If there’s one thing I learnt over the course of our training weekend, it was the power of people. The power of people to be catalysts for change on the world’s largest stages for our biggest challenges. As one of our speakers David Tong said, “the UN follows governments, and governments follow people”. I also saw the power of people who were strangers a mere two days ago, share their vulnerabilities, reflections and insights to find the silver linings in each other’s dark clouds, enabling each others personal growth. For myself, the saying “knowledge is power” has been at the forefront of my mind. This delegation will be my first as head delegate, a concept that excited me as much as it scared me –which is why I knew I had to take the opportunity. During and after my time at the OECD forum, I have made it a goal of mine to share the knowledge or ‘power’ I gain to make the ideas and resources institutions such as the OECD have more accessible.
What is the OECD?
In what may have been the best and most relevant introduction to the OECD ever, Peter Wilson, Principal Economist at the New Zealand Institute of Economic Research (NZIER) and former Director at NZ Treasury for almost 11 years (making him seasoned at OECD forums) told us what the OECD is not in comparison to other UN/international agencies:
It is not :
- Involved in law making (like the EU and UNFCCC), but it does have codes;
- Involved in conflict resolution (like the UN, ICJ, WTO);
- A bank (cc: World Bank)
- An aid agency (like UNDP) –but it does supervise and record aid efforts. Fun fact: military ‘aid’ does not count (as much as some countries may wish it so)
- An emergency fund (unlike the IMF)
This was an extremely helpful distinction to make, especially given my visit to the World Bank and IMF which align nicely with the OECD. The OECD focuses on governments and advocates for structural reform that will promote growth and equity. In fact, their motto is “better policies for better lives”. As an OECD member, New Zealand gets access to the some of the best economists in the world, comparative data, peer-review and perspective . We use these resources all the time. In my own degree, we have consistently used OECD data to highlight issues in our society. For example, we have the highest youth suicide rate of all OECD countries, and the third highest obesity rates, behind the USA and Mexico [2, 3]. As much as we love New Zealand, we still have a long way to go in these areas. As members of the OECD, we can learn from comparable countries and start to implement change.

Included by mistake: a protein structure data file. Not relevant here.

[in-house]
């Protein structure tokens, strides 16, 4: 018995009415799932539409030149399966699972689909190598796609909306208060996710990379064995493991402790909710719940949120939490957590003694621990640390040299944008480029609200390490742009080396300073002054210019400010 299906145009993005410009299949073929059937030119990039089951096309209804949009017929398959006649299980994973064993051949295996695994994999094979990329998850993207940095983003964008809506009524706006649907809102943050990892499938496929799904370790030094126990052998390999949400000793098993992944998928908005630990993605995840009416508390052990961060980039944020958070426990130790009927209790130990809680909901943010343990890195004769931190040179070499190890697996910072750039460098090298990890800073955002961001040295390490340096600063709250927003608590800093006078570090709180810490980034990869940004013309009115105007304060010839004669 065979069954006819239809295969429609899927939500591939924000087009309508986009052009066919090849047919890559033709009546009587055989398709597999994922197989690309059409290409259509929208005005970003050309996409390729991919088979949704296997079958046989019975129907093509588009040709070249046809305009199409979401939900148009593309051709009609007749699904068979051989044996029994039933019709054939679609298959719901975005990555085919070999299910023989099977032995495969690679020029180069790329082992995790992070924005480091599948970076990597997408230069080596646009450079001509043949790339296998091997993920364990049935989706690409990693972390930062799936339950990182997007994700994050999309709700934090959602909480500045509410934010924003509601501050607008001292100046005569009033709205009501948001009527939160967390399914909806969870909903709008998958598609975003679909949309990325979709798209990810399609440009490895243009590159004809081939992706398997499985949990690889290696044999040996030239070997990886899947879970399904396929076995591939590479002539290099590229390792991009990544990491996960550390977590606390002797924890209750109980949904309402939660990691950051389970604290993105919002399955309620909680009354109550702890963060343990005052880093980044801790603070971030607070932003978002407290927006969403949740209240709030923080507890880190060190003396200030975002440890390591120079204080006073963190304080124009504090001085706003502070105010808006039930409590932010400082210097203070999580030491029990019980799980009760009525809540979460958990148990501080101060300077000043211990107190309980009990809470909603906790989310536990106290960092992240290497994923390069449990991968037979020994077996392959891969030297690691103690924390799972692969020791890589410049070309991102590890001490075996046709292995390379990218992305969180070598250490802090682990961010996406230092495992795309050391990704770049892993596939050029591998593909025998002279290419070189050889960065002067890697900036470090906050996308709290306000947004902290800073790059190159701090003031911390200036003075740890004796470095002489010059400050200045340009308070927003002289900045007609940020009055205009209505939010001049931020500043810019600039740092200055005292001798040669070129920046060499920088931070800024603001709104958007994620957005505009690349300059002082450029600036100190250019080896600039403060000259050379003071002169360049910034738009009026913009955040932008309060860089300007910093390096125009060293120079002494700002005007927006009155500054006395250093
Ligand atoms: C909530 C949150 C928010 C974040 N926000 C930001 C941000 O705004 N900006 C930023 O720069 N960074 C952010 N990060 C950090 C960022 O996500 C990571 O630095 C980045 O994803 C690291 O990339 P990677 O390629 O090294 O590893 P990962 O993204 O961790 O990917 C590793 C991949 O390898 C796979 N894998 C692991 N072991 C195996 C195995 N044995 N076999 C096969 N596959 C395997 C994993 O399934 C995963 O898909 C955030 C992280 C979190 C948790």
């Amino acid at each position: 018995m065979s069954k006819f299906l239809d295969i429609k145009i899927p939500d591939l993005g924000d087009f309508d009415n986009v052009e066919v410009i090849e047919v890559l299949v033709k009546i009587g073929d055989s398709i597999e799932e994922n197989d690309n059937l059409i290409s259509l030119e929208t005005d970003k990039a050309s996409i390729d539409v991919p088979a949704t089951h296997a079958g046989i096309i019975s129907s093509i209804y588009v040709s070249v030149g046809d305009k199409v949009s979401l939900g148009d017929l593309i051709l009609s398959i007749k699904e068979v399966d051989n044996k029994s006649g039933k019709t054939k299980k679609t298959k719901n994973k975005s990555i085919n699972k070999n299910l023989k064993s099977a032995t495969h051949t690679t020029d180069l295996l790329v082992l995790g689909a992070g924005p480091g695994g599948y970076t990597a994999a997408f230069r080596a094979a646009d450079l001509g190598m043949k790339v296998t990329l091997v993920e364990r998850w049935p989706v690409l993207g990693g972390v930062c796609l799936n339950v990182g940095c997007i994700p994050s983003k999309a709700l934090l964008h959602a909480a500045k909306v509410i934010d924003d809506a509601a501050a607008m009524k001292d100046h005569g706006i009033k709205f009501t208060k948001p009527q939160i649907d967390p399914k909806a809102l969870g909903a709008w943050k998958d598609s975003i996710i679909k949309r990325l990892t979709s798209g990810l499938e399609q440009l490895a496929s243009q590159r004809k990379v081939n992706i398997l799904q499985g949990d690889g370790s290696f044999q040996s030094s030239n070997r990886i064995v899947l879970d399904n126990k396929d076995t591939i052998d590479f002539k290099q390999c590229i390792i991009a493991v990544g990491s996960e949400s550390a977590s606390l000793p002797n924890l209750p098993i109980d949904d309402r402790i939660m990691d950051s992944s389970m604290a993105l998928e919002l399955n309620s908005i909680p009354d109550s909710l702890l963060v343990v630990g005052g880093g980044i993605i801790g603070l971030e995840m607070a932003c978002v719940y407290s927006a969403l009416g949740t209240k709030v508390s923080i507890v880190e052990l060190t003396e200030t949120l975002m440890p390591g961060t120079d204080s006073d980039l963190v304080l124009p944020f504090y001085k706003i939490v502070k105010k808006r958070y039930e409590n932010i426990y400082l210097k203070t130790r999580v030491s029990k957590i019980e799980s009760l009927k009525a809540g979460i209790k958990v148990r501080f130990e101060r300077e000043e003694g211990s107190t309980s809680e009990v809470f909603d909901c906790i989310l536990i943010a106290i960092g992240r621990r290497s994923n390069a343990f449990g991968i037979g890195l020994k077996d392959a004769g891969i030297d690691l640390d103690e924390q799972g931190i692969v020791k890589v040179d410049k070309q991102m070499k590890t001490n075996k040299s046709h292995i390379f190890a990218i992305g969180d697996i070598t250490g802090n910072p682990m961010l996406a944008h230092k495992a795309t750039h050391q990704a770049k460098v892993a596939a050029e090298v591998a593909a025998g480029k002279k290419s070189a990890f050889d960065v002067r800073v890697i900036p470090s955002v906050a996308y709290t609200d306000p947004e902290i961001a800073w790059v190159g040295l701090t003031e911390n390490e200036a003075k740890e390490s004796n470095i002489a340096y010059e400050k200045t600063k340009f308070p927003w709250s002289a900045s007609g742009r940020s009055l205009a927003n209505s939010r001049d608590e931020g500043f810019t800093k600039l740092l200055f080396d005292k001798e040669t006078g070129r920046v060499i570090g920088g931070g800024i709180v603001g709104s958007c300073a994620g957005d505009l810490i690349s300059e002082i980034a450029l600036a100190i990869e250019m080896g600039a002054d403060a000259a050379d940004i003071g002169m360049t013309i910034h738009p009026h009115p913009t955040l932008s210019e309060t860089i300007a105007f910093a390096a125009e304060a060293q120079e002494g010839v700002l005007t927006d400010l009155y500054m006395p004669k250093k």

Economics has people at its centre. This was a concept explored by both Peter and Shamubeel Eaqub which challenged my preconceived notions (mainly formed by nightmarish year 10 economics classes) that painted economics as a bunch of numbers and graphs -or should I say curves. Amartya Sen defines development as “the ability to lead the life you value”. However, this definition doesn’t align with how we currently measure a country's development –using the Gross Domestic Product as an economic indicator for countries. NZ Treasury has used OECD analysis to think of a new way of measuring our countries growth and intergenerational wellbeing. The capitals they have included are more holistic covering natural, social, human, and financial/physical capital. If you’d like to know more about this, and what this shift means for NZ, check out this paper from Treasury here.
Closer to home, with the help of Shamubeel –all round good guy, famously known for his column “tax is love”, explored the intersection of economics, policy and inequality. What I found most interesting was that New Zealand has already seen these levels of inequalities post WWII, it took people to demand change then, just as it will do now. We explored how perceptions on tax can be linked to human notions of empathy and ‘othering’ of people in society worse off and different than ourselves. What he recommended, and what I will take with me, is using the forum to find ways to create a society that celebrates our differences and strives to be more equal.
Special shout out to our other incredible speakers Hannah Lees and Andrew Chen who shed light on education inequality and digitalisation in New Zealand. When I told my colleagues about the calibre of speakers I had heard from, they couldn’t believe it happened in such an intimate setting –truly grateful and inspired.
Finally, I am so excited to share this trip with my fellow delegates Lucy, Chhavi and Harry. Our backgrounds are so diverse, the lens and analysis we apply on topics both challenge and complement each other.
Ciao for now!
-oops, I mean Au revoir! ;)
All posts by Institute delegates reflect their own thoughts, opinions and experiences.
1. Wilson P. New Zealand, the OECD and Me. Presented at: Aotearoa Youth Leadership Institute. 13 May 2017
2. Ministry of Social Development (2016). The Social Report 2016 – Te pūrongo oranga tāngata. MSD. Available at: http://socialreport.msd.govt.nz/health.html
3. OECD (2017). Obesity Update. [online] OECD, p.3. Available at: https://www.oecd.org/els/health-systems/Obesity-Update-2017.pdf